I am getting too much confused with this stuff. If \((a,b)\) are positive reals and \(a-b=2\)

Then find the smallest value of the constant \(L\) for which

\[\sqrt{x^{2}+ax}-\sqrt{x^{2}+bx}<L\]

for all \(x>0\)

Note* a solution that doesn't require calc is preferred, but feel free to post a calc solution if u like.

Also, this should be doable by hand.

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TopNewestHint:What happens when you multiply by the conjugate?It then because a 1-2 line problem.

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[Spoiler space below]

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Right! In case it helps anybody, the steps would be as follows:

\((\sqrt{x^{2} + ax} - \sqrt{x^{2} + bx})*\dfrac{(\sqrt{x^{2} + ax} + \sqrt{x^{2} + bx})}{\sqrt{x^{2} + ax} + \sqrt{x^{2} + bx}} =\)

\(\dfrac{x^{2} + ax - x^{2} - bx}{\sqrt{x^{2} + ax} + \sqrt{x^{2} + bx}} = \dfrac{(a - b)x}{x*\sqrt{1 + \frac{a}{x}} + x*\sqrt{1 + \frac{b}{x}}} = \dfrac{2}{\sqrt{1 + \frac{a}{x}} + \sqrt{1 + \frac{b}{x}}}\),

where we were able to take the \(x\) outside the square roots without absolute value signs since it is specified that \(x \gt 0\). The fraction is then maximized when the denominator is minimized, which approaches a minimum of \(\sqrt{1} + \sqrt{1} = 2\) as \(x \rightarrow \infty\). Thus the expression has a strict upper limit of \(\frac{2}{2} = 1\).

(P.S.. Calvin Lin I can delete this if it spoils the fun for others, but I just thought it might help to flesh out the details of your hint. Have there been any thoughts about having the option of "hiding" portions of text, so that they can be "revealed" by the viewer once they've given the problem (or hint) a try themselves? I've seen it on other sites but I don't know how onerous a task it is to create such an option.)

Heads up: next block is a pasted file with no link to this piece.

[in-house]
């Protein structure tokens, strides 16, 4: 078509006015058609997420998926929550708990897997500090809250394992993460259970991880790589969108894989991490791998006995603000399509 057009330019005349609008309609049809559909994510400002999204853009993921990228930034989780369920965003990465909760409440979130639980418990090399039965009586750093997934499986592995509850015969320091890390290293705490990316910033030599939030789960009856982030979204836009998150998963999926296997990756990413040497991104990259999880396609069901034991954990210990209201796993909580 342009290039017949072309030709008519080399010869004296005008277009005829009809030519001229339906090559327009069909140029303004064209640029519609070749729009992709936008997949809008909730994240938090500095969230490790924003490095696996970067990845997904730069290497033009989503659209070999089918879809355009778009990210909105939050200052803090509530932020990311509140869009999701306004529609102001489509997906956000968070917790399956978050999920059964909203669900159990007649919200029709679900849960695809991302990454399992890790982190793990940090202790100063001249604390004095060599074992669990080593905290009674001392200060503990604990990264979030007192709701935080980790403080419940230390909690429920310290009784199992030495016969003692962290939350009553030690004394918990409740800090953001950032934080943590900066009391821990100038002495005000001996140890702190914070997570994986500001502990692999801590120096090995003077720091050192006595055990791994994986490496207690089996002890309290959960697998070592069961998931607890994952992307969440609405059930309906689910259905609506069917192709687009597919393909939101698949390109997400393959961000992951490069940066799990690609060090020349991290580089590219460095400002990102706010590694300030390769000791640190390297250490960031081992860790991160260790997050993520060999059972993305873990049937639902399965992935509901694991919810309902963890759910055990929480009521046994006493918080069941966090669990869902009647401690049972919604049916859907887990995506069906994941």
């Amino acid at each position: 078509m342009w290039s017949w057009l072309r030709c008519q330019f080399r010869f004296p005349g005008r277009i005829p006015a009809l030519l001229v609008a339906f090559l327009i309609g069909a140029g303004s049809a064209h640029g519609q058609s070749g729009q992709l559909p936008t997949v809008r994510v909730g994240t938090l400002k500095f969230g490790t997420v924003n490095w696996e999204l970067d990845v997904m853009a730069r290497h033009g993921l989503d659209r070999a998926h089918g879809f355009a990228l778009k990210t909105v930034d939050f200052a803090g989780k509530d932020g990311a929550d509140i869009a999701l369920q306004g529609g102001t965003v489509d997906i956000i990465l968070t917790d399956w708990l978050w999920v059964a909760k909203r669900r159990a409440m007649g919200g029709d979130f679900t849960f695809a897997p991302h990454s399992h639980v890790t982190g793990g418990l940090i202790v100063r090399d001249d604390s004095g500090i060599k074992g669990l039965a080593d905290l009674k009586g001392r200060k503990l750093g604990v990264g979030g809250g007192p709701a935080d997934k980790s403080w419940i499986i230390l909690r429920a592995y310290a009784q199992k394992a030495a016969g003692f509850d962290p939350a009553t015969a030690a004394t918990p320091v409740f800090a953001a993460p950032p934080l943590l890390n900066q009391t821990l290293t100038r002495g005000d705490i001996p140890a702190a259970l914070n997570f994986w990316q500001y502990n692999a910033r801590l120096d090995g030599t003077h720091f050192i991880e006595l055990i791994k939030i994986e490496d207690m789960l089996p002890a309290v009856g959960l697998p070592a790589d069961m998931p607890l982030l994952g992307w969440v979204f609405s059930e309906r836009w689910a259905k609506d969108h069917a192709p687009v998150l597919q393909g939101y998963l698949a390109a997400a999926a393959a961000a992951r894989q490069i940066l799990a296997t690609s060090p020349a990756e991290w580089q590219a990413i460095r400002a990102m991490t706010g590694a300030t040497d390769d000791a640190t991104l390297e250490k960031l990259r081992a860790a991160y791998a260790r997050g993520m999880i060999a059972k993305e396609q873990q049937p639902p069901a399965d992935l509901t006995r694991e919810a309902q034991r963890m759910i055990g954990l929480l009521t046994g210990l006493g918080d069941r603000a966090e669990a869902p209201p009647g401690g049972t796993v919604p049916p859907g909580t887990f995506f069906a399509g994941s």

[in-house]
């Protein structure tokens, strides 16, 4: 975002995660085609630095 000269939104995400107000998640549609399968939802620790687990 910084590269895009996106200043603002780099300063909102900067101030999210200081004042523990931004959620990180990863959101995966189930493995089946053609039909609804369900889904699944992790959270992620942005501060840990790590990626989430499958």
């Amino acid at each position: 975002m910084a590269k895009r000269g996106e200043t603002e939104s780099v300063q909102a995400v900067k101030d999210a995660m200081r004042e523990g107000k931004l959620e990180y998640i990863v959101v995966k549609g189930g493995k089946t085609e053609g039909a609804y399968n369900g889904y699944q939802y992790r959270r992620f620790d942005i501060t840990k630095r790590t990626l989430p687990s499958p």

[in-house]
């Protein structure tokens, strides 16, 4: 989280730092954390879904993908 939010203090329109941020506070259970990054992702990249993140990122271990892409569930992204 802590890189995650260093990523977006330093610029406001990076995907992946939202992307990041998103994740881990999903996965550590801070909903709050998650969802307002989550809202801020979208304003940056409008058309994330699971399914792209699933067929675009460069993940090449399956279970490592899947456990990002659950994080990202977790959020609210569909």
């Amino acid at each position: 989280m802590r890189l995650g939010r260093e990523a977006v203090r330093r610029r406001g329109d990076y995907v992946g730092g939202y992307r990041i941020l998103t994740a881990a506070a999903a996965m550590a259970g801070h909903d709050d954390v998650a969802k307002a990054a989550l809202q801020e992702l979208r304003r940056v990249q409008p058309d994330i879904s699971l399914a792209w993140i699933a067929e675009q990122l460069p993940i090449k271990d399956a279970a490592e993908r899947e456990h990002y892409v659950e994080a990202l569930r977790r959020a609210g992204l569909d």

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Yes, there are thoughts for adding a "hidden portion", especially to the wiki.

In the meantime, let me add some spoiler space to the start of your solution.

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I think i must improve my observational skills. Well thanks@Calvin Lin for the hint

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I think you mean greatest value of the expression? as you have shown \( expression~<~L\)

For greatest -

\( D = \sqrt{x}(\sqrt{( \sqrt{x} - 0)^2 + ( 0 - \sqrt{a})^2} - \sqrt{( \sqrt{x} - 0)^2 + ( 0 - \sqrt{b})^2})\)

\( A(0 , \sqrt{a})~ ~B(0,\sqrt{b})~~C(x,0)\)

\( D = CA - CB\)

\( |CA - CB| \leq |AB|\)

\( |AB| = \sqrt{a} - \sqrt{b}\)

\( Thus~\sqrt{x}(\sqrt{a} - \sqrt{b})\)

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Dont think so We need the least numerical value of L

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What have you tried till now?

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@brian charlesworth sir can u please refer me some text related to higher algebra. I always seek for it...but never found the right thing. Well also thanks for that solution.

Lol that also happens with me. WellLog in to reply

@megh choksi or @Trevor Arashiro might have some ideas.

I'm sorry, but I'm not up to date on what the best texts are. Mine are all out of print and weren't that good to start with. If I have to check on anything these days I rely mostly on the internet. PerhapsLog in to reply

@Trevor Arashiro tried it with calculus using wolfram and got the ans. But i wish an easy solution for this

Ohh js tried with the derivative. And the equation became such messy.Log in to reply

My approach is somehow different but obviously the result is the same for L > 1.

If we look separately the two expressions under the radicals y can assume there are the equations of two hyperbola y^2 - x^2 - ax = 0 and y^2 -x^2 -bx =0.

Just at sight we can see the asymptotes have the same slope m=1 and identify that distance between centers of two conics is (a-b )/2, what means centers are 1 unit apart, since a-b= 2 by hypothesis .

As the slope is 1 the difference of ordinates at two asymptotes is 1 unit too at any value of x. So at infinity where the two hyperbolas meet there asymptotes and the distance between them are widening from x=0.

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My first instinct is to get rid of the square root. So far I've got \[x^2 +ax < L^2 + (x^2 +bx) + 2L\sqrt{x^2 +bx}\] \(\Rightarrow\) using a-b = 2 \[2x < L^2 +2L\sqrt{x^2 +bx} \] However, once I continue the method there doesn't seem to be a clear path to the solution

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